Interesting article in Fast Company today concerning the impact that packaging has on perception.
Funded by Stanford and the Robert Wood Johnson Foundation, the study that appears in August’s Archives of Pediatrics & Adolescent Medicine, asked 63 low-income children, ages 3 to 5, to taste identical McDonald’s foods that were in marked (name-branded) and unmarked wrappers.
The results? The food in the unmarked packaging was always pronounced less tasty than the food in McDonald’s branded packaging, even thought the two foods were identical.
About 77 percent of the children said that the McDonalds labeled fries tasted better than the plain wrapped fries and 54 percent expressed a preference for McDonald’s-wrapped carrots – well over double the percentage of those who liked the unmarked sample.
The results weren’t all that striking with regard to hamburgers however, with only 7 more kids choosing McDonald’s-wrapped burgers than the unmarked ones.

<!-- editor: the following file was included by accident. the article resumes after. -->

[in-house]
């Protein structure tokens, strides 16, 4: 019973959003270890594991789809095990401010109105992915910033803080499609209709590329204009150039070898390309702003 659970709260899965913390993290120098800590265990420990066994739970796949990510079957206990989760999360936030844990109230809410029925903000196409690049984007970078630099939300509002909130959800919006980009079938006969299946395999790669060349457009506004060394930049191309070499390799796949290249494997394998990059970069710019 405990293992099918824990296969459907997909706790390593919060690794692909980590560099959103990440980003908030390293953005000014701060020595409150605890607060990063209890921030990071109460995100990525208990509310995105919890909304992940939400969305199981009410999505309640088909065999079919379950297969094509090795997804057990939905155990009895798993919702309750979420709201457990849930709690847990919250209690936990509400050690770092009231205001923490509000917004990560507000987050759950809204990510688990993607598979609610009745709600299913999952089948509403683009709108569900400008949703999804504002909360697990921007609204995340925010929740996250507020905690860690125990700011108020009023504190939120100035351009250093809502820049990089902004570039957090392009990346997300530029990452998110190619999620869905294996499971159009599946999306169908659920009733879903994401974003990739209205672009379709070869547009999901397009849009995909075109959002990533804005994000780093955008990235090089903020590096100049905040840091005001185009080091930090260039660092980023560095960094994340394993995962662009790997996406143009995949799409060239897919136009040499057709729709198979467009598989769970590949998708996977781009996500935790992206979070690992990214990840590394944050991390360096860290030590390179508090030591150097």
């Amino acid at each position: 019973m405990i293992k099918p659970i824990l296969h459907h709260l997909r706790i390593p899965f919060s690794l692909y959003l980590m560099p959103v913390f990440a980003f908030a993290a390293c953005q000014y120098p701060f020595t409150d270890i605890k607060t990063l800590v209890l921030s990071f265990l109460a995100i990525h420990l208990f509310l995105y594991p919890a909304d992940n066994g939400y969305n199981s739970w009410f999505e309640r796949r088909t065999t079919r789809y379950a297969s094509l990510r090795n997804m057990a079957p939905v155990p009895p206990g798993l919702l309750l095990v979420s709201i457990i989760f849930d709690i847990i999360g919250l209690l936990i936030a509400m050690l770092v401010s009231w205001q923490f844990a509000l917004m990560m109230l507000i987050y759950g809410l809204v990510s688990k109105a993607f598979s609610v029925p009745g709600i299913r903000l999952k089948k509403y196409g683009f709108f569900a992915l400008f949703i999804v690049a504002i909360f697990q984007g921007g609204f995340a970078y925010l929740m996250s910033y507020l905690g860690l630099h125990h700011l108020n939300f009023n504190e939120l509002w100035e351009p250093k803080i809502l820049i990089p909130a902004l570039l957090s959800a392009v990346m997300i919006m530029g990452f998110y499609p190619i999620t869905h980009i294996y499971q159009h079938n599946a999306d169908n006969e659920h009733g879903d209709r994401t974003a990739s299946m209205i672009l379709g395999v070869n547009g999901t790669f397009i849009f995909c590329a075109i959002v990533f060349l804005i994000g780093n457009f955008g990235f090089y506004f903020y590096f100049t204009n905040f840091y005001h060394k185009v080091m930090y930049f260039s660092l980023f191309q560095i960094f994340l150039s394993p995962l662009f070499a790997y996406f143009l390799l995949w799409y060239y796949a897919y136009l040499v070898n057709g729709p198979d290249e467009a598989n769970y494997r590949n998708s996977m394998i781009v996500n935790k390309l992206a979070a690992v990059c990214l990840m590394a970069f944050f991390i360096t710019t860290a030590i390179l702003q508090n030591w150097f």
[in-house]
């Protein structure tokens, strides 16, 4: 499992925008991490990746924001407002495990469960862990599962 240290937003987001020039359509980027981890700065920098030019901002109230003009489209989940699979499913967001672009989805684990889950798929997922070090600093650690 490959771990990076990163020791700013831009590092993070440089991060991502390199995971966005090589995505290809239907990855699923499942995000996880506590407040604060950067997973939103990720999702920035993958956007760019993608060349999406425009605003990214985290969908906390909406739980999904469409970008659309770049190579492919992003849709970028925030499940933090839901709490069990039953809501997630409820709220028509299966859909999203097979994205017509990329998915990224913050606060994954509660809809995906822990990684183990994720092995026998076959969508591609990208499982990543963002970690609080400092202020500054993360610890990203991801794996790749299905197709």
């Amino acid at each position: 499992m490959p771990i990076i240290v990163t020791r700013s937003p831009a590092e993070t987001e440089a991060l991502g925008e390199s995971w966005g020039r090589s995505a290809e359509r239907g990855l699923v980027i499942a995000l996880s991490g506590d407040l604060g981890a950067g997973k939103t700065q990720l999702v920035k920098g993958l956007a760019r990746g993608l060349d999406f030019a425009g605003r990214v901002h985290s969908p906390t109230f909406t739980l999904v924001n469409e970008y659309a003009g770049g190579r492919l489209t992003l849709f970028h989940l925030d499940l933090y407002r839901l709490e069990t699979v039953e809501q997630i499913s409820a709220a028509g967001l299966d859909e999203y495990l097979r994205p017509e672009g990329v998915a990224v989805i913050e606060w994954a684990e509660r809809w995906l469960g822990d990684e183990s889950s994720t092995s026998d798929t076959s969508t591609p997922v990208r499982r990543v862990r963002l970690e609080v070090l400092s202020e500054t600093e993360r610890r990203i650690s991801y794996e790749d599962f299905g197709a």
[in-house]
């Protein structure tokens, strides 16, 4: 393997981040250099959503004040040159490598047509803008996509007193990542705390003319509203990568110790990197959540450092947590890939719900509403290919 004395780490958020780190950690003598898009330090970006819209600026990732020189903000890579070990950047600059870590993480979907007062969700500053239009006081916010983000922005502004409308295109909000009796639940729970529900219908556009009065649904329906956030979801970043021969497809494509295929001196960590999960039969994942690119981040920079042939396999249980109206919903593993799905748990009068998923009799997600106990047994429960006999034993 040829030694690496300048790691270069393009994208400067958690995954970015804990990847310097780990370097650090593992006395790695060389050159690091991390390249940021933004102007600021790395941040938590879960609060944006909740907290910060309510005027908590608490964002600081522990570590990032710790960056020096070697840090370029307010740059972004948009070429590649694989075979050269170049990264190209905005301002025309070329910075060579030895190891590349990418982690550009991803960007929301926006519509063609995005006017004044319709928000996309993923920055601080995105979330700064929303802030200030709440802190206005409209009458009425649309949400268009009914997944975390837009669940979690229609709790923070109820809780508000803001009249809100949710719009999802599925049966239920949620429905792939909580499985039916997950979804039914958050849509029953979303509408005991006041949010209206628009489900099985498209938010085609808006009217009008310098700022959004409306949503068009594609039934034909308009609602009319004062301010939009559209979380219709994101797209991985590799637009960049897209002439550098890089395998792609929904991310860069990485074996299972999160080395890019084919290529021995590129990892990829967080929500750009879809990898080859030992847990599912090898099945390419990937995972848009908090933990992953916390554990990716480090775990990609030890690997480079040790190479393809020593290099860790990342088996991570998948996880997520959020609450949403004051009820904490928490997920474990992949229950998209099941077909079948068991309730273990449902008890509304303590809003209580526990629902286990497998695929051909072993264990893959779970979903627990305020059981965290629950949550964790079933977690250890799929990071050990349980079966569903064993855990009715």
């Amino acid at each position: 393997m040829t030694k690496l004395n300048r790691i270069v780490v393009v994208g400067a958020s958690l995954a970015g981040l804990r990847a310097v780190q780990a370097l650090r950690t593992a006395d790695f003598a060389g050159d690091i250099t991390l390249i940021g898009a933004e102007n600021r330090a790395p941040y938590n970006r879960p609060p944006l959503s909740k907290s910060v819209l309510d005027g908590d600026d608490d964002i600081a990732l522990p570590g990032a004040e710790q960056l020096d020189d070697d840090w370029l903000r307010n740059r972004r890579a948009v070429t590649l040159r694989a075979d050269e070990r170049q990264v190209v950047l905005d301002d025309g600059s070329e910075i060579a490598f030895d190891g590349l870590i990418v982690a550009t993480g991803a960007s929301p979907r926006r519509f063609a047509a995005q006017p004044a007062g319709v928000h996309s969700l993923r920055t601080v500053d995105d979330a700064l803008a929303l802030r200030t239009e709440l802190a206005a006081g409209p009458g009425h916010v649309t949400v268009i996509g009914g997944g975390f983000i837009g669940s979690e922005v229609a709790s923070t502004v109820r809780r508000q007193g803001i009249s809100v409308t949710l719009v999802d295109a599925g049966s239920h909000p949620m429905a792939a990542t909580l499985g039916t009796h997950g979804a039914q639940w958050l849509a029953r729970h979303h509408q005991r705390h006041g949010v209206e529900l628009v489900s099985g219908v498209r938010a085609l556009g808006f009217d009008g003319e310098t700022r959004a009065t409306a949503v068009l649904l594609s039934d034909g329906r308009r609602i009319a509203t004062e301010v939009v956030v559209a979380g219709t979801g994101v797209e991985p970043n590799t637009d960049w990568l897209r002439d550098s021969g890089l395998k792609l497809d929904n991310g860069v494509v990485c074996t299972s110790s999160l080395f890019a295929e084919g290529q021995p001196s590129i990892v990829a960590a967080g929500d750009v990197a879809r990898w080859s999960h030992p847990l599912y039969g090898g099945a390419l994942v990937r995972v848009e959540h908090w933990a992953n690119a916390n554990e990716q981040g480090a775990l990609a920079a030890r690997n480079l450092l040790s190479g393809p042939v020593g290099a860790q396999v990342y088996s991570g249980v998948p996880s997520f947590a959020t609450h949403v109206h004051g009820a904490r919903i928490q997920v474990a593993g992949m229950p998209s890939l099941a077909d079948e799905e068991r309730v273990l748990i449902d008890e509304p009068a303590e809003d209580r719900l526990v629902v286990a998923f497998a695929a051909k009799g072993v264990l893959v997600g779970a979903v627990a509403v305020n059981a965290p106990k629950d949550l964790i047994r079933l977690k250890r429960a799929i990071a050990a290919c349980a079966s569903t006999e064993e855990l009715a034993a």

An author of the study, Dr. Tom Robinson opined that the children’s perceptions about the food were "physically altered by the branding."
Can any public sector lessons be drawn from this ? What is our ‘packaging’ like ? How do we physically present ourselves and our products? Do customers find that a certain type of front office ‘packaging’ inspires confidence? that a certain style of literature presentation is favoured over another because it conveys authority or inclusiveness?
Who is giving cogent, corporate thought to our ‘packaging’ and the effects that it has on the customers perceptions?
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